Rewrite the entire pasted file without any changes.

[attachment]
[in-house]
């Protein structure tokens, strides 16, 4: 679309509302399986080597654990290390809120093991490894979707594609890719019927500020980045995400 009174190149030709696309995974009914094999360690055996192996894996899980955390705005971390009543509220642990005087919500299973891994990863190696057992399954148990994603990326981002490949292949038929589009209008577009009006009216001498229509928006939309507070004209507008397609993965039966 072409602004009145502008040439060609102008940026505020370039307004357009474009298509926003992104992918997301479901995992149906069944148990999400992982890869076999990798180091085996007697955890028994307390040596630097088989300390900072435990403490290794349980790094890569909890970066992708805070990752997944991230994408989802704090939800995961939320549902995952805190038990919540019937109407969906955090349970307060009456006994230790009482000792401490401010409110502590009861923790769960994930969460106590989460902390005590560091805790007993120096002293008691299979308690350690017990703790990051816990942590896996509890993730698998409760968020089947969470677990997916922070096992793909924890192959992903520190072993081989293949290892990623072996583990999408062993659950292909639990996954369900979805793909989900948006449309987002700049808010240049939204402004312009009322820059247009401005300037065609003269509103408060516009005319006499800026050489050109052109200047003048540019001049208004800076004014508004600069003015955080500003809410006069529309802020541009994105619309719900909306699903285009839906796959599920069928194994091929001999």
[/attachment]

[in-house]
């Protein structure tokens, strides 16, 4: 679309509302399986080597654990290390809120093991490894979707594609890719019927500020980045995400 009174190149030709696309995974009914094999360690055996192996894996899980955390705005971390009543509220642990005087919500299973891994990863190696057992399954148990994603990326981002490949292949038929589009209008577009009006009216001498229509928006939309507070004209507008397609993965039966 072409602004009145502008040439060609102008940026505020370039307004357009474009298509926003992104992918997301479901995992149906069944148990999400992982890869076999990798180091085996007697955890028994307390040596630097088989300390900072435990403490290794349980790094890569909890970066992708805070990752997944991230994408989802704090939800995961939320549902995952805190038990919540019937109407969906955090349970307060009456006994230790009482000792401490401010409110502590009861923790769960994930969460106590989460902390005590560091805790007993120096002293008691299979308690350690017990703790990051816990942590896996509890993730698998409760968020089947969470677990997916922070096992793909924890192959992903520190072993081989293949290892990623072996583990999408062993659950292909639990996954369900979805793909989900948006449309987002700049808010240049939204402004312009009322820059247009401005300037065609003269509103408060516009005319006499800026050489050109052109200047003048540019001049208004800076004014508004600069003015955080500003809410006069529309802020541009994105619309719900909306699903285009839906796959599920069928194994091929001999």